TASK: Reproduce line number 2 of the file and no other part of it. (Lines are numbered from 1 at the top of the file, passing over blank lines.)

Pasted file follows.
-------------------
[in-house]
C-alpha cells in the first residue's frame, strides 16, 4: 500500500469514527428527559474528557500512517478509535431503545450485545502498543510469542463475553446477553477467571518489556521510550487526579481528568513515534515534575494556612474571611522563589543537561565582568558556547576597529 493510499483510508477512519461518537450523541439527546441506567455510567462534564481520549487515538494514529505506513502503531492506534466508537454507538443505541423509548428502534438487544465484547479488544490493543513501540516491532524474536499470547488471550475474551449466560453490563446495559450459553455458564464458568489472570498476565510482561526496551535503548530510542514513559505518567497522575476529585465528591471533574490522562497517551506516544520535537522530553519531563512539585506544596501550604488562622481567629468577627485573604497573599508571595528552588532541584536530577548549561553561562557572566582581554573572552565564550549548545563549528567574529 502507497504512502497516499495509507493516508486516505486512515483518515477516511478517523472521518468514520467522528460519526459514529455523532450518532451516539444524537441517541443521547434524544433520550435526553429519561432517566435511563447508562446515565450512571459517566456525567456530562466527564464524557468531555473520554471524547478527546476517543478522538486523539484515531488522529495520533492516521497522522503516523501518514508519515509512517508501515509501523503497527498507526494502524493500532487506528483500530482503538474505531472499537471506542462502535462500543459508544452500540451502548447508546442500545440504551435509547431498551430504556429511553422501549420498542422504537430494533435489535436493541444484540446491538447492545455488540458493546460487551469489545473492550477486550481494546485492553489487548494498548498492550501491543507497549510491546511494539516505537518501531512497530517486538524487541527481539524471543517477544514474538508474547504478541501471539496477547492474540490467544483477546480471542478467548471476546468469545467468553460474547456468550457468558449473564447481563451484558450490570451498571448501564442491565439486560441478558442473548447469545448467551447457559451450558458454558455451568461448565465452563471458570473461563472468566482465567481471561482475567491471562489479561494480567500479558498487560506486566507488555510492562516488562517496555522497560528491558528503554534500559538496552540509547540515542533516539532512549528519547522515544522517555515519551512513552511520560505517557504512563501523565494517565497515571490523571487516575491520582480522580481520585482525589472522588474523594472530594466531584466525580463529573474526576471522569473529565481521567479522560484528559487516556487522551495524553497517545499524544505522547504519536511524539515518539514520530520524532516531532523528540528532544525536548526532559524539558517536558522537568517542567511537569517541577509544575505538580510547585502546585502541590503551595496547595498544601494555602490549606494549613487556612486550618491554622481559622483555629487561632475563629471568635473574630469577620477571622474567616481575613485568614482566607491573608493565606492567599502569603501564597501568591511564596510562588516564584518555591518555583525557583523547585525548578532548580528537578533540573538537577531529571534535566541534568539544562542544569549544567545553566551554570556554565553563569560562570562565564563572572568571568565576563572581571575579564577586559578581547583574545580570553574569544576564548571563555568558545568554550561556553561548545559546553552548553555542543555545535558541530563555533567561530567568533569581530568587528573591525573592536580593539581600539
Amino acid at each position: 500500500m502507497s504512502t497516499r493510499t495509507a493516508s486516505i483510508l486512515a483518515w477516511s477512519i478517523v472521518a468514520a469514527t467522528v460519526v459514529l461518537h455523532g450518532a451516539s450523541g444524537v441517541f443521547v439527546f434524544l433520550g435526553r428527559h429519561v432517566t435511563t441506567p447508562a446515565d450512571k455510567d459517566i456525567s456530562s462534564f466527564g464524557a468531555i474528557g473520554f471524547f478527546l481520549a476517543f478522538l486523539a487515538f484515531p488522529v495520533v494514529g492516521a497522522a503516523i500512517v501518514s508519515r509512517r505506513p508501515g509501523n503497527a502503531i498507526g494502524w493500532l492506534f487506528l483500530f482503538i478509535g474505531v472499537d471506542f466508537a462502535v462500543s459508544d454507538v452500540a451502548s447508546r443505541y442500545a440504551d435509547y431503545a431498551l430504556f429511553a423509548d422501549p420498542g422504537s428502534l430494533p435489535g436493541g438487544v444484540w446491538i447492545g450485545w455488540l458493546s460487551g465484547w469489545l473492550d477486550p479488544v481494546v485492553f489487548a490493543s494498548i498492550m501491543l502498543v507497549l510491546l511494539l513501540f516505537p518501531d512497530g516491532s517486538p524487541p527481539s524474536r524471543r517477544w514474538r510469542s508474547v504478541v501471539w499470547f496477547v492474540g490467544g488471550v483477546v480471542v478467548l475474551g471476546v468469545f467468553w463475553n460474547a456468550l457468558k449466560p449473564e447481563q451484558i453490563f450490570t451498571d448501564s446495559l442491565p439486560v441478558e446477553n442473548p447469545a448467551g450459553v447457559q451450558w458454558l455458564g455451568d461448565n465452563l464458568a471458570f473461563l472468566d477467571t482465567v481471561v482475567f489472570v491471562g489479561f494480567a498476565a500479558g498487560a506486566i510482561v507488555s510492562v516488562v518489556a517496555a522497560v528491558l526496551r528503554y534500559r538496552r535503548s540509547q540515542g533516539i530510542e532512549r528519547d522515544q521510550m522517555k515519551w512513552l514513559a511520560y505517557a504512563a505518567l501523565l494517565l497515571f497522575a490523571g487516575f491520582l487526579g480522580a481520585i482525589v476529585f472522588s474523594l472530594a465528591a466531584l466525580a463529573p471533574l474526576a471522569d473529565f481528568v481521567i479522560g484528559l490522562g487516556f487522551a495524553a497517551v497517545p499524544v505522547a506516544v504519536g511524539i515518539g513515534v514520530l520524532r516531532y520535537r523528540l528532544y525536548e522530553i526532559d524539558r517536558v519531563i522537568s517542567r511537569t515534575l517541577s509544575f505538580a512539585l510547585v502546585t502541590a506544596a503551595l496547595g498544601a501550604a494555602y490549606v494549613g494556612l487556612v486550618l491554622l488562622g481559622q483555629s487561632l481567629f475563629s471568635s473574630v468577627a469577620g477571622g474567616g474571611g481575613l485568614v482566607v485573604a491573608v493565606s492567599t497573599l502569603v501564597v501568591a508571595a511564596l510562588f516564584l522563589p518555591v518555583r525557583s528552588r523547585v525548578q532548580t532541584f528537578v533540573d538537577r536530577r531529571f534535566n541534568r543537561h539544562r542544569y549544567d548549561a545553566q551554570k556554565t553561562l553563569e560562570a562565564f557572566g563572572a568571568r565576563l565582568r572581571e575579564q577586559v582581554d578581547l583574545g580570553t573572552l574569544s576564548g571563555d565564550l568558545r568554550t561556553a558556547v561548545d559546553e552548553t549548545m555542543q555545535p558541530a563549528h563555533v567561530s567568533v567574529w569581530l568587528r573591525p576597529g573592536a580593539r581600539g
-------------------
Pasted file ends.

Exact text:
C-alpha cells in the first residue's frame, strides 16, 4: 500500500469514527428527559474528557500512517478509535431503545450485545502498543510469542463475553446477553477467571518489556521510550487526579481528568513515534515534575494556612474571611522563589543537561565582568558556547576597529 493510499483510508477512519461518537450523541439527546441506567455510567462534564481520549487515538494514529505506513502503531492506534466508537454507538443505541423509548428502534438487544465484547479488544490493543513501540516491532524474536499470547488471550475474551449466560453490563446495559450459553455458564464458568489472570498476565510482561526496551535503548530510542514513559505518567497522575476529585465528591471533574490522562497517551506516544520535537522530553519531563512539585506544596501550604488562622481567629468577627485573604497573599508571595528552588532541584536530577548549561553561562557572566582581554573572552565564550549548545563549528567574529 502507497504512502497516499495509507493516508486516505486512515483518515477516511478517523472521518468514520467522528460519526459514529455523532450518532451516539444524537441517541443521547434524544433520550435526553429519561432517566435511563447508562446515565450512571459517566456525567456530562466527564464524557468531555473520554471524547478527546476517543478522538486523539484515531488522529495520533492516521497522522503516523501518514508519515509512517508501515509501523503497527498507526494502524493500532487506528483500530482503538474505531472499537471506542462502535462500543459508544452500540451502548447508546442500545440504551435509547431498551430504556429511553422501549420498542422504537430494533435489535436493541444484540446491538447492545455488540458493546460487551469489545473492550477486550481494546485492553489487548494498548498492550501491543507497549510491546511494539516505537518501531512497530517486538524487541527481539524471543517477544514474538508474547504478541501471539496477547492474540490467544483477546480471542478467548471476546468469545467468553460474547456468550457468558449473564447481563451484558450490570451498571448501564442491565439486560441478558442473548447469545448467551447457559451450558458454558455451568461448565465452563471458570473461563472468566482465567481471561482475567491471562489479561494480567500479558498487560506486566507488555510492562516488562517496555522497560528491558528503554534500559538496552540509547540515542533516539532512549528519547522515544522517555515519551512513552511520560505517557504512563501523565494517565497515571490523571487516575491520582480522580481520585482525589472522588474523594472530594466531584466525580463529573474526576471522569473529565481521567479522560484528559487516556487522551495524553497517545499524544505522547504519536511524539515518539514520530520524532516531532523528540528532544525536548526532559524539558517536558522537568517542567511537569517541577509544575505538580510547585502546585502541590503551595496547595498544601494555602490549606494549613487556612486550618491554622481559622483555629487561632475563629471568635473574630469577620477571622474567616481575613485568614482566607491573608493565606492567599502569603501564597501568591511564596510562588516564584518555591518555583525557583523547585525548578532548580528537578533540573538537577531529571534535566541534568539544562542544569549544567545553566551554570556554565553563569560562570562565564563572572568571568565576563572581571575579564577586559578581547583574545580570553574569544576564548571563555568558545568554550561556553561548545559546553552548553555542543555545535558541530563555533567561530567568533569581530568587528573591525573592536580593539581600539